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Old 8th April 2009, 12:50 PM   #1
AndrewT is offline AndrewT  Scotland
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Default ribbon crossover

Hi all,
I'm thinking about an actively driven ribbon treble driver.
25W of ClassA into 8ohms.
4pole 6kHz high pass to the ribbon.

Where should the crossover be?
1.) All 4poles before the amplifier, Bessel, or Butterworth or Linkwitz?
2.) 3pole active crossover in front followed by a Passive single pole before the power amp directly feeding the driver.
3.) 2pole active crossover in front followed by a Passive single pole before the power amplifier and a Passive single pole after the power amp to protect the treble from DC offset.

Can a passive single pole be Q corrected by altering the Q of the active filter to give any or some of the Bessel, Butterworth or Linkwitz characteristics?
Similarly can a pair of passive single poles be Q corrected?
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Old 8th April 2009, 02:01 PM   #2
timpert is offline timpert  Netherlands
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Hi,

First a practical consideration: real ribbons require an input capacitor, because the input transformer reduces to a dead short for DC and really low frequency AC. Most amplifiers don't like this behavior. DC will saturate the transformer's core quickly, or even fry it's primary. So the input cap is mandatory. This will give you a second order rolloff (two poles) with the input transformer's primary inductance.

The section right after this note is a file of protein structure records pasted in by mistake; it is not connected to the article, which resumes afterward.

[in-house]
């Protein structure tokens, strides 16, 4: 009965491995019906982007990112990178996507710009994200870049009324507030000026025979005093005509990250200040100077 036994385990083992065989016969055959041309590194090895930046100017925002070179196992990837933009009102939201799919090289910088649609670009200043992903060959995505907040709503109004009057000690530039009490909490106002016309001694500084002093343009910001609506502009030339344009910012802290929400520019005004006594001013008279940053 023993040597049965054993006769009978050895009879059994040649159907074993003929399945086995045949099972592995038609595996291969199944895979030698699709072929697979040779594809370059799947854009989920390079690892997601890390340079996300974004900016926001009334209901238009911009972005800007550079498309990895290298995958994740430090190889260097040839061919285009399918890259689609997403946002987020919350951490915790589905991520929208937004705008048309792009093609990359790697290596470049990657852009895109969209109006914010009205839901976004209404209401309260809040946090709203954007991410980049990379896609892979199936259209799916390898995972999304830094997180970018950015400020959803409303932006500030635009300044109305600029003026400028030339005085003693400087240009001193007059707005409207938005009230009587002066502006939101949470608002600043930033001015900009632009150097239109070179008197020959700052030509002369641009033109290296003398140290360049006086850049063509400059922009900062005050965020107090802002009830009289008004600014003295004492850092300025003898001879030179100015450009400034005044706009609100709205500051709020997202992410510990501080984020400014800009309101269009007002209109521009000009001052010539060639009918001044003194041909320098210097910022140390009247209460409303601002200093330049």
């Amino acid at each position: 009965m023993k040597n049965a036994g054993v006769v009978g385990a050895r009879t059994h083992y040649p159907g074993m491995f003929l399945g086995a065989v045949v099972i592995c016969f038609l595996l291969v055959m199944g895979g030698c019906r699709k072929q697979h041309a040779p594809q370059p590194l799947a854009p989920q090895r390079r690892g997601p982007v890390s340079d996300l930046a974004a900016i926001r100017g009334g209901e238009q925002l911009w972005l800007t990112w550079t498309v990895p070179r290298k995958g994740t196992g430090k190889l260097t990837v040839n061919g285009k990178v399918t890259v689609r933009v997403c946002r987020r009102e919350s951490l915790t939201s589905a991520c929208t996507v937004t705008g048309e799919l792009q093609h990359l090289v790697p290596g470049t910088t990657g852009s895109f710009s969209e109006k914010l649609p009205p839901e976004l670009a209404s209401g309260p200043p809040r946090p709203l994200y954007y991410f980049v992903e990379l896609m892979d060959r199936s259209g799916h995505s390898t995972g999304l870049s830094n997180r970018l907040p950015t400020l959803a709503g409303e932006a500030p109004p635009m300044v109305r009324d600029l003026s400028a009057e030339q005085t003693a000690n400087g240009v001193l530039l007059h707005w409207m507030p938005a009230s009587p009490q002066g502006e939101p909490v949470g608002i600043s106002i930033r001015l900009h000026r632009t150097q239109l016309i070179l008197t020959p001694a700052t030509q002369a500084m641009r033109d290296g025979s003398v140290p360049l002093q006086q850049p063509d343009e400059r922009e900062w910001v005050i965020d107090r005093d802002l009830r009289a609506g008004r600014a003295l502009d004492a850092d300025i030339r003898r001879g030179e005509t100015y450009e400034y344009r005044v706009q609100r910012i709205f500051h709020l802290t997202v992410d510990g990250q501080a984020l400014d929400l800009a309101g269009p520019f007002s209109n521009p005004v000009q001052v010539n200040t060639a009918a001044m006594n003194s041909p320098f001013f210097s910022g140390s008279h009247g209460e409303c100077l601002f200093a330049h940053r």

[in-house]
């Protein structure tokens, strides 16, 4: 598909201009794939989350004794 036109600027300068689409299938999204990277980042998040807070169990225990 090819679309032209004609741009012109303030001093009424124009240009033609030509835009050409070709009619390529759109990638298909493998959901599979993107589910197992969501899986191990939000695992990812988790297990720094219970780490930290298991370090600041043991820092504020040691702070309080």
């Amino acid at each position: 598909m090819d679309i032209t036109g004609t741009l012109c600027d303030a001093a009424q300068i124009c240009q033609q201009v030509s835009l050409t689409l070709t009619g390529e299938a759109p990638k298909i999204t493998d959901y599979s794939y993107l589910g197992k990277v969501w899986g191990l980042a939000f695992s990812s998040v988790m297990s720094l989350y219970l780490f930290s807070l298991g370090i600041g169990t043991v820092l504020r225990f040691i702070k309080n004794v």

You need to tackle some consequences: Use a small capacitor so that the Q of the resulting filter is low. This gives you real axis poles which are easy to compensate with corresponding real axis zeroes in the active filter. Plus, the low frequency pole has only negligible influence on the overall transfer function in your frequency range of interest, which means that the exact inductance of the transformer's primary is not so critical. You may even choose not to compensate for this low-frequency pole at all and only concentrate on the high frequency one.

Focus on the acoustic transfer function you want, the electronic transfer function to achieve this may turn out to be quite different!

Quote:
Can a passive single pole be Q corrected by altering the Q of the active filter
No, you need a zero in the transfer function at the same location as the pole you wish to compensate. This is easiest with real axis poles.

Quote:
can a pair of passive single poles be Q corrected?
Sure, see above, but now you need two zeroes.
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Old 8th April 2009, 02:10 PM   #3
AndrewT is offline AndrewT  Scotland
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Quote:
Originally posted by timpert
real ribbons require an input capacitor, because the input transformer
Hi Tim,
this ribbon does not have a transformer. Re measures 7r4